Global palm oil production is likely to drop after 2022 due to declining yield from old plantations and insufficient replanting activities in both Indonesia and Malaysia, according to a report by Rabobank.
Global palm oil production is likely to drop after 2022 due to declining yield from old plantations and insufficient replanting activities in both Indonesia and Malaysia, according to a report by Rabobank. The production is expected to increase again from 2025 when trees planted during 2018-23 start yielding, it said. India is the world’s biggest vegetable oil importer and buys palm oil primarily from Indonesia and Malaysia. More than 70% of India’s edible oil demand is met through imports.
Rabobank expects the global palm oil consumption to grow at a compound annual growth rate (CAGR) of 2.8%, while production will climb at a CAGR of 1.4%. Malaysia and Indonesia are the largest global producers of palm oil products, with a global market share of more than 85%.
Palm trees produce four to 10 times more oil than other vegetable oil crops per unit of cultivated land.
Rabobank estimates the production to decline due to falling fresh fruit bunch (FFB) yield of ageing palm plantations, limited available land for expansion, and insufficient replanting activities in both countries. The report by Rabobank titled “A Palm Storm Is Brewing” says that during 2016-17, the absolute growth of oil palm plantation areas in Indonesia and Malaysia were 29% and 51% lower respectively, compared with the past ten-year average as a result of limited land availability for expansion coupled with a relatively low palm oil price environment. As land availability becomes limited, Rabobank said old oil palm tree replanting programmes are important to increase palm oil production in Indonesia and Malaysia.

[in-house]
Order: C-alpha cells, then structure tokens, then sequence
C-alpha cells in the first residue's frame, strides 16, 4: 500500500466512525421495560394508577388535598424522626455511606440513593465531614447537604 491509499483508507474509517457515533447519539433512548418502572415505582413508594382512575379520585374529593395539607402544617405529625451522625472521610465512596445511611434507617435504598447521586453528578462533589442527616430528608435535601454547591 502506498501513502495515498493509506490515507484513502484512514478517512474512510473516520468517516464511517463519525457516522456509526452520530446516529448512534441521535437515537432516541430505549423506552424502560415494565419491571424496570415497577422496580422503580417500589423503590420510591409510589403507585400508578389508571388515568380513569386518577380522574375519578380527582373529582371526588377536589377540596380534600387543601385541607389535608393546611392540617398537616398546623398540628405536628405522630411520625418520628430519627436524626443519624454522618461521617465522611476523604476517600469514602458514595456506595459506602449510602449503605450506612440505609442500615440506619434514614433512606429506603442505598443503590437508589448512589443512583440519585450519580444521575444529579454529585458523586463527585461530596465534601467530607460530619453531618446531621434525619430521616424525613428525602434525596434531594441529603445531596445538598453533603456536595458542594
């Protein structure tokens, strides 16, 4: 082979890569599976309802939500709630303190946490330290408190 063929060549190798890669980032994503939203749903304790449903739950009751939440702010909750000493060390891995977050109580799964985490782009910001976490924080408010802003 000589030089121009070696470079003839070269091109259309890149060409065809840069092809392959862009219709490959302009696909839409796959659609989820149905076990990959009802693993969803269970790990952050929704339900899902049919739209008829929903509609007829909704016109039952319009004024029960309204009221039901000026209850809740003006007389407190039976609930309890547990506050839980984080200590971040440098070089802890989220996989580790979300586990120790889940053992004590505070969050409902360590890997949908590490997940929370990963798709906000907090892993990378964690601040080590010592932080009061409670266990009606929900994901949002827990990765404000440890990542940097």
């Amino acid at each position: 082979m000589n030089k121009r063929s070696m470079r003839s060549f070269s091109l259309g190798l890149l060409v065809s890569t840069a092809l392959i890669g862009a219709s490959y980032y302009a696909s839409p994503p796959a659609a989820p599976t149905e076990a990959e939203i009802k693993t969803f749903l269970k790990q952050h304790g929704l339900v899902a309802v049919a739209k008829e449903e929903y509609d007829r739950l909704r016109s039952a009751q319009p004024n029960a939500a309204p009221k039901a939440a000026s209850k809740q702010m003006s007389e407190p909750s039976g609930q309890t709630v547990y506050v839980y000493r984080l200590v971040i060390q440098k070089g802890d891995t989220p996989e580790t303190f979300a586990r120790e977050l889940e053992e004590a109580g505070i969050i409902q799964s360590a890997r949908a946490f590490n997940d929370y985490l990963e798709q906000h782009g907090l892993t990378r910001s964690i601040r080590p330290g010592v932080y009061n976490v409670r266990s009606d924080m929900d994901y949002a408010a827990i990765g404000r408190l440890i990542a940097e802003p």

Malaysia is currently nearing the limits of agricultural land availability for oil palm conversion and expansion.
In Indonesia, a combination of existing and expected new moratorium will limit land availability from the total approved concession areas in the country to only three to four million hectare. The report points out that a combination of large expenditure, needed for replanting, and a relatively low palm oil price environment has slowed down the much-needed replanting programme in both countries.
Eventually, both countries are expected to face the risk of a slowing palm production from 2022, when palm oil supplies will reflect the scaled-back investments in replanting activities and expansion.
India’s edible oil demand is estimated this year (till October 18) at around 23 million tonne and palm oil imports are again estimated at 9.8 million tonne. India imports soyoil from Argentina and Brazil. It also buys small volumes of sunflower oil from Ukraine and canola oil from Canada.